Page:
And now I'm sitting here, as the rain pisses down over the arsehole of France, hearing the apeish guffawing of the men outside, watching in awe as the lightening crashes down over the town - I actually stared into the centre of the lightening, like I was looking into the eye of God! And the thunder just set off a car alarm. A coincidence? Maybe. But I prefer to think it was His will.
Strasbourg in a week!

P.S. That was fucking long, I feel like I deserve to get paid for this.

Thursday, August 11, 2011

London's Burning!

So I'm back in the arsehole of France, aka Val, and am distracting myself from the horrors of the barren landscape outside by organizing my life. Have managed so far to:
a) Put my clothes in my wardrobe properly and hand wash some stuff
b) File all papers, throw out the massive amount of old newspapers and enveloppes that have been serving me as a bedroom rug for the past 6 months, and
c) Get the deedpoll and birth cert sent off to be translated
Have also bought a foot file and anti gum disease mouthwash. Now that I'm single, it's time to take care of the actual health problems, and stop with superficial niceties like, you know, leg shaving.

Vatti (our name for our dear old father) and I decided that he will take me to Strasbourg after all. He's flying in to Brussels on the 28th, and we'll head down on the 29th, and he'll go back home on the 31st. All I can say is - thank fuck for that, Vatti. Thank fuck for that, and for you. Because I mean, I've done the whole backpack and binbags on trains sooo many times before, and the effort of it is awful but manageable. The real sadness of it is the masses amount of stuff you have to leave behind. Bedding, big heavy books, kitchen stuff. I thought S might be able to take the train down and help me, but I checked ticket prices and she'd have to spend around 150e for the train and hostel - a bit much to ask of somebody. So - this is great news. Happy face. Plus, I'm sure Vatti will just LOVE the Alsace cuisine. Bad for the cholesterol, good for the soul.

So anyway, got back yesterday as I was saying. Mutti (aka Mum) was flying to Leeds at the same time, so we thought we could grab a coffee at the airport together, but we were flying from different terminals. When I got to Brussels, I met a woman from Alabama on the train, whose husband is with the Dutch army, and who lives in some small village somewhere in Holland. Her suitcase was pretty bloody heavy, so she needed my help getting it on and off trains - always happy to oblige, plus my train to the deserted border town between Belgium and France comes pretty regularly. Had a grand old chat with this woman, who managed to tell me a huge amount of anecdotal info concerning her life and emotional state, in a suprisingly short amount of time ("Ah jus' lurve 24 hour shoppin', what is wrong with Europe? In the States, ah go shoppin' at Walmart at 4AM!", and "Ah made sure my husband got me saddelite TV and ah have an AHCE-MAKER on mah FRIDGE"). She was really nice, I felt a bit bad for her, doing this journey on her own, and getting back to a village all on her own (husband is back in the States, she doesn't speak Dutch). It must be very lonely. We had a chat about Ireland ("Hey! AH'M Ahrish!") and she decided she might try and take the car up to Dublin. Fair enough, and fair play!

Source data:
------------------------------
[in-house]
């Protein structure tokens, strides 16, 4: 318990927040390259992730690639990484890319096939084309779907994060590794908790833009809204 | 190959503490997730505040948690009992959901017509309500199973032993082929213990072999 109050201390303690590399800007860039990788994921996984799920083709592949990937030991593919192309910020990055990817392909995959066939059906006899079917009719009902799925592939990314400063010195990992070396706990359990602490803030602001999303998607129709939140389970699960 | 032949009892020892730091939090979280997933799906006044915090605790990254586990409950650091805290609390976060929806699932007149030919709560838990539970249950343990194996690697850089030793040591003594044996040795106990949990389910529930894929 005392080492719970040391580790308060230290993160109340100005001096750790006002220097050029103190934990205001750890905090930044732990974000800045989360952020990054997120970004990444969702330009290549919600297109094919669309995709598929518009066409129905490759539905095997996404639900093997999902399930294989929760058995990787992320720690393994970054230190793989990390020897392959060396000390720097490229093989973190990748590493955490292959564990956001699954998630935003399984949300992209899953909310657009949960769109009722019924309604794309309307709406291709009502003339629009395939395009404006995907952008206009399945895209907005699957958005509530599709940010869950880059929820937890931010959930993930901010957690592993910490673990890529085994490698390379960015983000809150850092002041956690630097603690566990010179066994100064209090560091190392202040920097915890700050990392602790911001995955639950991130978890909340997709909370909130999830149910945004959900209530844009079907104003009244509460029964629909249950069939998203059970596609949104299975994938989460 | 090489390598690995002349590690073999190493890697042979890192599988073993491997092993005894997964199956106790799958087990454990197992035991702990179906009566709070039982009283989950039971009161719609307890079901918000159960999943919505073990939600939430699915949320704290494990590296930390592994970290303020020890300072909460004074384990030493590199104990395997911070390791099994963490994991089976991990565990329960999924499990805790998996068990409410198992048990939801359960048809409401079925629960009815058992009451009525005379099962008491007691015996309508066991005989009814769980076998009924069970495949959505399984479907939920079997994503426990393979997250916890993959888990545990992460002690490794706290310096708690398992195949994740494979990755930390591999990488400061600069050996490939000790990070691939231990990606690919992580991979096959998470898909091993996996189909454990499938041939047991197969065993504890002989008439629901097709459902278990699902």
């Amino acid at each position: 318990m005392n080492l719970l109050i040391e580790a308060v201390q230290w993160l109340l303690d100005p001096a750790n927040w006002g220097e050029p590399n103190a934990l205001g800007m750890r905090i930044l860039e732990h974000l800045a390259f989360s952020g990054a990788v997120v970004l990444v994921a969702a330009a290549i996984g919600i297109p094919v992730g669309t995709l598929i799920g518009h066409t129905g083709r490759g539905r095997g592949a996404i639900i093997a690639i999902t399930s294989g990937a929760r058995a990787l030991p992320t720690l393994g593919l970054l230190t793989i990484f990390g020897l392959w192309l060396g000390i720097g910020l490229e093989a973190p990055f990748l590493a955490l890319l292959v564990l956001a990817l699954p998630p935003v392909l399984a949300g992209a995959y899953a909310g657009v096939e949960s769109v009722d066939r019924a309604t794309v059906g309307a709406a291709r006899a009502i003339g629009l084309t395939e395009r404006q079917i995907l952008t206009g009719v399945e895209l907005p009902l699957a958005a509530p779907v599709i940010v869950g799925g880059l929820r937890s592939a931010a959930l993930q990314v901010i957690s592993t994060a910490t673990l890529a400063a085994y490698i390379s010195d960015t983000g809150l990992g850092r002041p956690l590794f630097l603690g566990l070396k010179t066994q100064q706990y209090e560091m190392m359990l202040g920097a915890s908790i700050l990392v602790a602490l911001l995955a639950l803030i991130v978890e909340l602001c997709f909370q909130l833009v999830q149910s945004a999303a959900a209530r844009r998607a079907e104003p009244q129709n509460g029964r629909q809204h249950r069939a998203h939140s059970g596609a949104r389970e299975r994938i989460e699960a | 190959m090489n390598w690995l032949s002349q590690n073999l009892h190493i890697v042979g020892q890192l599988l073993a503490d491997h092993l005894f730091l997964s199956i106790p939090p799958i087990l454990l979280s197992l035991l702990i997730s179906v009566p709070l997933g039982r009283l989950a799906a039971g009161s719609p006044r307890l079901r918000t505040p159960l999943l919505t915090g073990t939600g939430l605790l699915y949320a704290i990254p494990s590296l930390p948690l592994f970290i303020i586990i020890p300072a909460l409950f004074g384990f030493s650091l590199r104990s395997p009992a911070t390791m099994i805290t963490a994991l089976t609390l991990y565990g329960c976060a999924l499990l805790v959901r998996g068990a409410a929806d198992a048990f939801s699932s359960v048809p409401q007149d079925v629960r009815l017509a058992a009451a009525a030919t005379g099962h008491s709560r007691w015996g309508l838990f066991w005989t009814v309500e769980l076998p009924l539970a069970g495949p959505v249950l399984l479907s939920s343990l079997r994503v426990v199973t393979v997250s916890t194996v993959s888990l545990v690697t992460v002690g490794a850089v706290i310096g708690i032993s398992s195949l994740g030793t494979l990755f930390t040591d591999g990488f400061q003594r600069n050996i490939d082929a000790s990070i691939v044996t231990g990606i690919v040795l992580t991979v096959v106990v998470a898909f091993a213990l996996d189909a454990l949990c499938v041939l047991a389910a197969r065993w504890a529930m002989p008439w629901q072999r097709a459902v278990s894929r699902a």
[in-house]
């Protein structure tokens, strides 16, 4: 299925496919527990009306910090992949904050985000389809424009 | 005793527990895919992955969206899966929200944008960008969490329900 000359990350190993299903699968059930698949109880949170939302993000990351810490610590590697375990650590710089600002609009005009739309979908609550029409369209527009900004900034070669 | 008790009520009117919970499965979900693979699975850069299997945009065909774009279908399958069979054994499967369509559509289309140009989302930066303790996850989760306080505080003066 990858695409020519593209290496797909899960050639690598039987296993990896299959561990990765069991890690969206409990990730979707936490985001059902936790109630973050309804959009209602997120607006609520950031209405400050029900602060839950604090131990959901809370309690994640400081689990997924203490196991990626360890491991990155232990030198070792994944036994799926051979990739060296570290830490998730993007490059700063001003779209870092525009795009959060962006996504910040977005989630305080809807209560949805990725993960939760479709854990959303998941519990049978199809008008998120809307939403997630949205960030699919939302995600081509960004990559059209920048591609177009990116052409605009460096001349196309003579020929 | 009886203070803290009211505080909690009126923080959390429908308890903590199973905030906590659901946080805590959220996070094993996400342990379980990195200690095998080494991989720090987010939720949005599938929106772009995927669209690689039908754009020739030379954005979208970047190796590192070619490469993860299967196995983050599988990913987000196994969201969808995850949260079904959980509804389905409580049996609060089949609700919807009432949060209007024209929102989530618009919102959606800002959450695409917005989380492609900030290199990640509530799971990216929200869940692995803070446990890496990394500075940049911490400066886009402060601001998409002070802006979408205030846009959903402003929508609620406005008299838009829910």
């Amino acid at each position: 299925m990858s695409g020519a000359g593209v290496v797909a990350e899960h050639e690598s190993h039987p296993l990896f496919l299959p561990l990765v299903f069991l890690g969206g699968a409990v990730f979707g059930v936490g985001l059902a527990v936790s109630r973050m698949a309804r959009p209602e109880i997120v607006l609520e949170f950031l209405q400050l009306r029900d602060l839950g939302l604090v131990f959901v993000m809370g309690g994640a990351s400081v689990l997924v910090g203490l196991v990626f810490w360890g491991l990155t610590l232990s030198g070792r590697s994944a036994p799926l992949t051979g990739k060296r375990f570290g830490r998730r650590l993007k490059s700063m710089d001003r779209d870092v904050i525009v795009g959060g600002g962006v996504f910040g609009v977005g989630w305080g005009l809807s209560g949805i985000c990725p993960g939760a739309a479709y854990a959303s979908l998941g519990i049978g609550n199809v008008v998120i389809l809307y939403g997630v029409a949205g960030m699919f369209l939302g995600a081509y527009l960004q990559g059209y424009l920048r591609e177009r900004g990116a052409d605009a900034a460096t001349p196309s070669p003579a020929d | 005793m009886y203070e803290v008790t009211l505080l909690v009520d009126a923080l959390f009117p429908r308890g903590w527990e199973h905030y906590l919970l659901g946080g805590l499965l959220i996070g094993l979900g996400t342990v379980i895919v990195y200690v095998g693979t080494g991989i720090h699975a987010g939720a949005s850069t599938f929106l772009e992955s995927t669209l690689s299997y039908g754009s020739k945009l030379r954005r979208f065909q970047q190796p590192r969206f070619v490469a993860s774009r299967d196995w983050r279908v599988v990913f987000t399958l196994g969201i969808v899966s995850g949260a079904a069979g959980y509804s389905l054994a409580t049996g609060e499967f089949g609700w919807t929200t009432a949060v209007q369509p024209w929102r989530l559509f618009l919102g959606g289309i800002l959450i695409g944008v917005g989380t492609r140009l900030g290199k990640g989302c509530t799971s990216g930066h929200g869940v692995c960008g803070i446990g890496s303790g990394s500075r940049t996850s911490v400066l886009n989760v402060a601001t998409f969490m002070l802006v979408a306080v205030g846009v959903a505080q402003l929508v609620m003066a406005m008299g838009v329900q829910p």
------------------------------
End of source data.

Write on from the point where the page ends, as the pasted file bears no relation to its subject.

Spoke to the ex today, after being bullied and bitched at to call him ''comme promis'', ''pour en discuter''. Took some light abuse: ''you are capricieuse, you are moody'', gave him answers to his 'why?'s: you are actually from the fifties and are spoiled. I feel a little sad about it, not for myself, but more for the fact that I have been on the receiving end of break-ups before, and I remember how painful it is, especially when you feel like it's come out of nowhere. Anyway, that page is now firmly turned.

So let's talk about the London stuff that's going down. The first thing that's a shame, is as my friend R points out, the fact that:
"It seems that if you're an ignorant racist knob-hole, you can blame it all on immigrants (aka the Sarkozy approach), if you're an old person you can blame it on the Youth of Today and their Lack of Respect, and if you are a Labour politician you can blame it on the government."

Why do we have to choose camps here? Why do we have to be either 100% 'this is awful, these people are despicable, gun them down', or 'let's really understand where they're coming from here, let's feel sorry for them'? I have personally changed my mind over this a few times in the past few weeks, and obviously no-one has an answer to what's going on - maybe the situation doesn't even require one. Here are a few things I'm thinking in regards to the situation: